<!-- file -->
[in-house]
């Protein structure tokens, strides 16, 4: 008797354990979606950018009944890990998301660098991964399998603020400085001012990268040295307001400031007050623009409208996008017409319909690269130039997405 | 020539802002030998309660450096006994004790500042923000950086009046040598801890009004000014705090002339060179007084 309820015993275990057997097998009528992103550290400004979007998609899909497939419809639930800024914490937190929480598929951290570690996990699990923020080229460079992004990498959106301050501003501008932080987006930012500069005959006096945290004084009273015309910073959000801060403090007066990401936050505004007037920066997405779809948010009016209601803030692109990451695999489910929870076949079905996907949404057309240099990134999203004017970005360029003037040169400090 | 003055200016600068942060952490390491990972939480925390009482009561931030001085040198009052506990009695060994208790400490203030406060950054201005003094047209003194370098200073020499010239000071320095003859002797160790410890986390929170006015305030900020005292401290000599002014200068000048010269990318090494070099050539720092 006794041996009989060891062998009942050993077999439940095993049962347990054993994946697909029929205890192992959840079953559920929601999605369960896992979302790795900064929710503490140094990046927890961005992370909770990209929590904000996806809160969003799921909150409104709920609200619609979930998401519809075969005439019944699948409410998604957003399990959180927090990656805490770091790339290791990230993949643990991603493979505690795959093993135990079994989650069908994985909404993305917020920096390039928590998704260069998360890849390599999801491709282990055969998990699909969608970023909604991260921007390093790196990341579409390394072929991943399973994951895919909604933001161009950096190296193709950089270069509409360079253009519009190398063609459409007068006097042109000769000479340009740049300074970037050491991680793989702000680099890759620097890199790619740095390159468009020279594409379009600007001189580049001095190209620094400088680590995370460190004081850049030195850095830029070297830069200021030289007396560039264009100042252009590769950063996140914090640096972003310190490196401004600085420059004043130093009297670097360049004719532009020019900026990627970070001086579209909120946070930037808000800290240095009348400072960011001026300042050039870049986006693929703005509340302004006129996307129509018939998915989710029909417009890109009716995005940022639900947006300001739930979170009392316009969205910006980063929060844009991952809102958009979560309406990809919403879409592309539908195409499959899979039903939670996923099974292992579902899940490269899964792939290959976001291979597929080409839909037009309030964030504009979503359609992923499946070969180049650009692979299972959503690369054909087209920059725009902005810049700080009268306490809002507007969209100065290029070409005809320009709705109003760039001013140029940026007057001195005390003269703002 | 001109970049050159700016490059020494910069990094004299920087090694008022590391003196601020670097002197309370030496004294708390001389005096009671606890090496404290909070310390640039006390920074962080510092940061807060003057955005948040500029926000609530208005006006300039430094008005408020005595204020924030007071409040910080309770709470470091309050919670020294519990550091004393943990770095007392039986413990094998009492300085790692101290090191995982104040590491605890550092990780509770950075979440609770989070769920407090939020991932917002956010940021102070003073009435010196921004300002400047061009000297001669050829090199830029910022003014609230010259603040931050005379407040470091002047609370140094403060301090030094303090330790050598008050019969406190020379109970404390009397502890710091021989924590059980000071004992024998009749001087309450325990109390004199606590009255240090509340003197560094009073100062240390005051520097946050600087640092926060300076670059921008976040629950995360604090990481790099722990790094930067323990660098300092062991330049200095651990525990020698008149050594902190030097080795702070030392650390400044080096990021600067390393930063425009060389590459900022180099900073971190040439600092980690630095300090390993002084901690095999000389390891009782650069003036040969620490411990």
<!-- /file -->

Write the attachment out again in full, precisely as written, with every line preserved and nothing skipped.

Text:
[in-house]
């Protein structure tokens, strides 16, 4: 008797354990979606950018009944890990998301660098991964399998603020400085001012990268040295307001400031007050623009409208996008017409319909690269130039997405 | 020539802002030998309660450096006994004790500042923000950086009046040598801890009004000014705090002339060179007084 309820015993275990057997097998009528992103550290400004979007998609899909497939419809639930800024914490937190929480598929951290570690996990699990923020080229460079992004990498959106301050501003501008932080987006930012500069005959006096945290004084009273015309910073959000801060403090007066990401936050505004007037920066997405779809948010009016209601803030692109990451695999489910929870076949079905996907949404057309240099990134999203004017970005360029003037040169400090 | 003055200016600068942060952490390491990972939480925390009482009561931030001085040198009052506990009695060994208790400490203030406060950054201005003094047209003194370098200073020499010239000071320095003859002797160790410890986390929170006015305030900020005292401290000599002014200068000048010269990318090494070099050539720092 006794041996009989060891062998009942050993077999439940095993049962347990054993994946697909029929205890192992959840079953559920929601999605369960896992979302790795900064929710503490140094990046927890961005992370909770990209929590904000996806809160969003799921909150409104709920609200619609979930998401519809075969005439019944699948409410998604957003399990959180927090990656805490770091790339290791990230993949643990991603493979505690795959093993135990079994989650069908994985909404993305917020920096390039928590998704260069998360890849390599999801491709282990055969998990699909969608970023909604991260921007390093790196990341579409390394072929991943399973994951895919909604933001161009950096190296193709950089270069509409360079253009519009190398063609459409007068006097042109000769000479340009740049300074970037050491991680793989702000680099890759620097890199790619740095390159468009020279594409379009600007001189580049001095190209620094400088680590995370460190004081850049030195850095830029070297830069200021030289007396560039264009100042252009590769950063996140914090640096972003310190490196401004600085420059004043130093009297670097360049004719532009020019900026990627970070001086579209909120946070930037808000800290240095009348400072960011001026300042050039870049986006693929703005509340302004006129996307129509018939998915989710029909417009890109009716995005940022639900947006300001739930979170009392316009969205910006980063929060844009991952809102958009979560309406990809919403879409592309539908195409499959899979039903939670996923099974292992579902899940490269899964792939290959976001291979597929080409839909037009309030964030504009979503359609992923499946070969180049650009692979299972959503690369054909087209920059725009902005810049700080009268306490809002507007969209100065290029070409005809320009709705109003760039001013140029940026007057001195005390003269703002 | 001109970049050159700016490059020494910069990094004299920087090694008022590391003196601020670097002197309370030496004294708390001389005096009671606890090496404290909070310390640039006390920074962080510092940061807060003057955005948040500029926000609530208005006006300039430094008005408020005595204020924030007071409040910080309770709470470091309050919670020294519990550091004393943990770095007392039986413990094998009492300085790692101290090191995982104040590491605890550092990780509770950075979440609770989070769920407090939020991932917002956010940021102070003073009435010196921004300002400047061009000297001669050829090199830029910022003014609230010259603040931050005379407040470091002047609370140094403060301090030094303090330790050598008050019969406190020379109970404390009397502890710091021989924590059980000071004992024998009749001087309450325990109390004199606590009255240090509340003197560094009073100062240390005051520097946050600087640092926060300076670059921008976040629950995360604090990481790099722990790094930067323990660098300092062991330049200095651990525990020698008149050594902190030097080795702070030392650390400044080096990021600067390393930063425009060389590459900022180099900073971190040439600092980690630095300090390993002084901690095999000389390891009782650069003036040969620490411990």